November When The Light Changes

The news today is not so bad.
Our chipmunks have left the harvest alone
(some other gardeners must be catering).
The early sunsets remain glorious,
and leaves descend like tired soldiers
to remind us most wars end.

Will they bother with our street, she wonders,
imagining pickups emblazoned with flags
and white men wielding weaponry
as savage as their opinions.
No, the danger is over, I say.
Our dogs snore in peace as if it were true.

If we could read the future would we open the book?
I think I wouldn’t, there’s much too many
possible outcomes and corrosive truths.
You’d think it wouldn’t be too much to ask
for a dog’s dream for everyone —
each though alone snoring safe in the pack.

A Bite To Eat In Hardeeville, South Carolina

Big white guy in Waffle House
with prison tats frying my eggs
sings with the radio as it plays
Van Morrison’s “Brown Eyed Girl”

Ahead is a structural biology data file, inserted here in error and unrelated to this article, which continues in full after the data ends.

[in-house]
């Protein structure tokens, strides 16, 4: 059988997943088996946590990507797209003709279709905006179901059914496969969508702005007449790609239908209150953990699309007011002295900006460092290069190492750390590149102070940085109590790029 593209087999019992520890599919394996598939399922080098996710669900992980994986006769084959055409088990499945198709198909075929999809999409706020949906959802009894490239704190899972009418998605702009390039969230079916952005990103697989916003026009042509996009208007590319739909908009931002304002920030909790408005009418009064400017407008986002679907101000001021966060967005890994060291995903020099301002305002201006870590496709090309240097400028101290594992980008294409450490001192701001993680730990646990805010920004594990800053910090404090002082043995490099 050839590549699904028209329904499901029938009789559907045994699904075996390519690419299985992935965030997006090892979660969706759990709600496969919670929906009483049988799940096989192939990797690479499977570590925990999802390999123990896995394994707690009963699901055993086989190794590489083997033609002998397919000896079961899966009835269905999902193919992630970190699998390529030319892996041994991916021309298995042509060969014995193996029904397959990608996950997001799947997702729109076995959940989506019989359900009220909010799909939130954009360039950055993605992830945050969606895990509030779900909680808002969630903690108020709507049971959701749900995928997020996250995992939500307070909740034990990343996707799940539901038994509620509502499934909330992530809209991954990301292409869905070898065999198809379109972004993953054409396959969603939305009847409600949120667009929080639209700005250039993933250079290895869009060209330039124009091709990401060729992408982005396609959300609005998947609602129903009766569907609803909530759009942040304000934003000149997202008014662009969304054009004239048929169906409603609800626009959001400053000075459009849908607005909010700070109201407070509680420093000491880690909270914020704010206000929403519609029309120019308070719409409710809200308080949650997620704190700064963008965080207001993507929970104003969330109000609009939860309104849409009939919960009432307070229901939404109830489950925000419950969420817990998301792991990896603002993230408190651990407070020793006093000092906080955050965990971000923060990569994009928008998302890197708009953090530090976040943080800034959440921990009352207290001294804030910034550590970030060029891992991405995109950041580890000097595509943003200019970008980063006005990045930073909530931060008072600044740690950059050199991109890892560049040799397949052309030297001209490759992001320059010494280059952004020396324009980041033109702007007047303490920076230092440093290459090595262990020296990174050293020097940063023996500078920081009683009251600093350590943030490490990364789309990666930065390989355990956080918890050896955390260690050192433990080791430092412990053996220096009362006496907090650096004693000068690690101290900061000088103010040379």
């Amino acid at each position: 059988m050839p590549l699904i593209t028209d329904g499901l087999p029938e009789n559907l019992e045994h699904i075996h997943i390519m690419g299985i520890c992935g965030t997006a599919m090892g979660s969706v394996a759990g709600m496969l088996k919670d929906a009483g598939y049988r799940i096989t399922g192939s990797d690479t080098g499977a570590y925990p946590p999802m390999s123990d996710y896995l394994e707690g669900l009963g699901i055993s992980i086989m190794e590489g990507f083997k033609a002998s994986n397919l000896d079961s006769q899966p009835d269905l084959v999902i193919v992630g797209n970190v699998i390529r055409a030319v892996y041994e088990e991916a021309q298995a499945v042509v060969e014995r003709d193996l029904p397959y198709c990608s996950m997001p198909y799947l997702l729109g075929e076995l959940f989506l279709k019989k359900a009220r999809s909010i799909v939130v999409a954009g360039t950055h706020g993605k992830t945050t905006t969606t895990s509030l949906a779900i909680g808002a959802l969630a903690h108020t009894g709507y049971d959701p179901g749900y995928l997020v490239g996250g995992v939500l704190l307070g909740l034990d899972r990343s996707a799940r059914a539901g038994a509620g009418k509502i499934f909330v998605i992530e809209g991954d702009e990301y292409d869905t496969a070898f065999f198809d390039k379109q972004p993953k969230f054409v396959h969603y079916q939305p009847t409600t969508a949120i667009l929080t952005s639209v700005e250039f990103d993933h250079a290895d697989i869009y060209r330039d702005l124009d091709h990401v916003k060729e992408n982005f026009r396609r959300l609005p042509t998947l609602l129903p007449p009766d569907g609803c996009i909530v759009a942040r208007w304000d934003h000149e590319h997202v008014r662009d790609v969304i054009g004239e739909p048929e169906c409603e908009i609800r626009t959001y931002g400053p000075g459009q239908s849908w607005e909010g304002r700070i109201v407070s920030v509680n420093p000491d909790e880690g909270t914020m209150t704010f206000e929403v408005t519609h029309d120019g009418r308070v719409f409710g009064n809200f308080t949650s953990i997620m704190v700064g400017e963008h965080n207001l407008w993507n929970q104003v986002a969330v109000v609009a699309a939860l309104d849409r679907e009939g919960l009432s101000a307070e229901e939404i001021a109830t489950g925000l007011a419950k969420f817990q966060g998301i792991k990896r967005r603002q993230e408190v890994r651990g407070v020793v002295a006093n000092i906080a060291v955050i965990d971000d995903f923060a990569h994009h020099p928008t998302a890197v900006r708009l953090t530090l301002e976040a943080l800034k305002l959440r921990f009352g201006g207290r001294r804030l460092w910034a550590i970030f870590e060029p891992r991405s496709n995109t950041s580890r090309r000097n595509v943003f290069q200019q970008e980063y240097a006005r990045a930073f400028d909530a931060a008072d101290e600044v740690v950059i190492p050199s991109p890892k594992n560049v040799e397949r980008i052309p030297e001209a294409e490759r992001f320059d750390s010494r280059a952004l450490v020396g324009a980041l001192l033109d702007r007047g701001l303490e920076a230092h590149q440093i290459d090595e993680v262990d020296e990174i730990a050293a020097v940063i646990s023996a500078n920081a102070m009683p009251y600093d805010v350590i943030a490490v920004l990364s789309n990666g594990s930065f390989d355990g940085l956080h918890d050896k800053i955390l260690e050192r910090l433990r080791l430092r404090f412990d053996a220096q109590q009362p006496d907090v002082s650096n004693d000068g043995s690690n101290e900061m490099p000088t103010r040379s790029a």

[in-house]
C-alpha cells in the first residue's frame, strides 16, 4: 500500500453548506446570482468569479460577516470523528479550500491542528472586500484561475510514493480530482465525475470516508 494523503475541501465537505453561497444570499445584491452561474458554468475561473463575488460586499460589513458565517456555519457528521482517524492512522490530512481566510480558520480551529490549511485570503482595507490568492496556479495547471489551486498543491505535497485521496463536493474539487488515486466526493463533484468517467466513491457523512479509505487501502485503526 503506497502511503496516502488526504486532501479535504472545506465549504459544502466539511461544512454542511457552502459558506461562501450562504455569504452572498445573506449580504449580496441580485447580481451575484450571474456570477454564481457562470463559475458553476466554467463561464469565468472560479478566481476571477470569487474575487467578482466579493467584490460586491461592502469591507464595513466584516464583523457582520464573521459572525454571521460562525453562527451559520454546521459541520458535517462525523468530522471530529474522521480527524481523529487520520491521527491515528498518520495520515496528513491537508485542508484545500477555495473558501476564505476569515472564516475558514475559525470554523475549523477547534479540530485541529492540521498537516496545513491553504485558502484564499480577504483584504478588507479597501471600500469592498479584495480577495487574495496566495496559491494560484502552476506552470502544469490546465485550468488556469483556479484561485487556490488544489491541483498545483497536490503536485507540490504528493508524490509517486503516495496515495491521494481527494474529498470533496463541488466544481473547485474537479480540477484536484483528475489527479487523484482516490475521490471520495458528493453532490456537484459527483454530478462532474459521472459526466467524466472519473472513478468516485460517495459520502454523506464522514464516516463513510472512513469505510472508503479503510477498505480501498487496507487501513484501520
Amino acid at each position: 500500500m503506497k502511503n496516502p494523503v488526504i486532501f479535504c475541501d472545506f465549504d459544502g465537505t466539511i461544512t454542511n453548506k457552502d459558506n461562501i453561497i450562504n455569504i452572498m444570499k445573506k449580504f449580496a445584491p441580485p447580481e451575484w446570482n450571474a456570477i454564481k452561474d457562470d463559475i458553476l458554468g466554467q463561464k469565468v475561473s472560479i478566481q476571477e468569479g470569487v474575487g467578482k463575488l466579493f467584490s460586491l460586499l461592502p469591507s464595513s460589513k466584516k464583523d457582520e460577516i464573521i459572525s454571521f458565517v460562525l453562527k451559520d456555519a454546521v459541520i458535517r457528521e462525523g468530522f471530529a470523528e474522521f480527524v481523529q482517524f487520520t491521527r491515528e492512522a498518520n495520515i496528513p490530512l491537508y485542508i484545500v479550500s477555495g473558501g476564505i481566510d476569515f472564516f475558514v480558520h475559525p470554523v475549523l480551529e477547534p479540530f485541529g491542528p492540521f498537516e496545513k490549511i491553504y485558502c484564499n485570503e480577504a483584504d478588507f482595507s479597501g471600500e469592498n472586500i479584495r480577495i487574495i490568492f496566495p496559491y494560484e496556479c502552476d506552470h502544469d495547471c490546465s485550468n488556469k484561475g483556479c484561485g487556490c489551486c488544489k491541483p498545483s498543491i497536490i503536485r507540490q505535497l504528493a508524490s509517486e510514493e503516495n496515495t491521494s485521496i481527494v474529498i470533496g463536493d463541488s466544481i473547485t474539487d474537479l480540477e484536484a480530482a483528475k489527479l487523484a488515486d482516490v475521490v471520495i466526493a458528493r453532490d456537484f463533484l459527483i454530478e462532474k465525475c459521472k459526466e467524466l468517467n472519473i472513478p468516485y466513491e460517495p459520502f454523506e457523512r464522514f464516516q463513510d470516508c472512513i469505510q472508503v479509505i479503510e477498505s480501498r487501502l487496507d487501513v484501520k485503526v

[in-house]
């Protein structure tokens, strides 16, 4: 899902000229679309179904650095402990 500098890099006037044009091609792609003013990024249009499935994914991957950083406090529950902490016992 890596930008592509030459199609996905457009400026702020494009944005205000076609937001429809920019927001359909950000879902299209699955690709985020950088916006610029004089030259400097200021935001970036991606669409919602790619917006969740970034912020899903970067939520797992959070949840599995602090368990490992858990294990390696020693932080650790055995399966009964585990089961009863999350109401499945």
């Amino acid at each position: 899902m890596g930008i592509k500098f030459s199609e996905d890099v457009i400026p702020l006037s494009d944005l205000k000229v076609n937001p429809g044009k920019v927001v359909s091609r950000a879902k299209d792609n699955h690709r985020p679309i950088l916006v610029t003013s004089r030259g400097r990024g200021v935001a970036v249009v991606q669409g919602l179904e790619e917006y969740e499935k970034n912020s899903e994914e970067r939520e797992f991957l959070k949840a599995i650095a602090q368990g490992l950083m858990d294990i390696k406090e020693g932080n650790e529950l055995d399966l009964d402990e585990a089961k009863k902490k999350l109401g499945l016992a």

while a wizened waitress and waif of a cashier
join him singing lala lala la with the chorus —
like God and His angels I’d say.

You’re not in your other life here working,
not scratching up rent from sock drawers and the couch
after a weekend bender or bar fight
but doing the ethereal Thing You’re Good At
with your laboring comrades in song.

Pity the fool who thinks he’ll do better
than feeding passing travelers’ souls
on sugar and fat and random banter,
the record and the promise all in the past.
But you can’t do better you find at last
than that Thing you got with your Brown Eyed Girl.

What I Saw Of Saint George

Sitting in the park by the church at Fairfax Square
you can rant all you want about pedestrian crosswalks,
Drag Queen Story Hour, and contagious wokeness,
while cinching a Kevlar plate holder round your gut
with a bandolier of bullet-shaped lucky charms.

But I had other ideas today, warding off fascists
with trips to libraries and immigrant delis
and smiles at all the neighbors walking dogs,
surprisingly few of whom would look away.
Victory will come to those who still can say
this is not, after all, a terrible day.

M.A. Schaffner had a novel and a collection of poetry published sometime in the last century and quite a lot of poems too, many if not most in journals that have since disappeared. They are currently seven chapters into a projected twenty on the history of the Second United States Colored Infantry, raised in Arlington in 1863, after which they have solemnly sworn they ain’t gonna study war no more.  Life is short and the pugs need to get out more.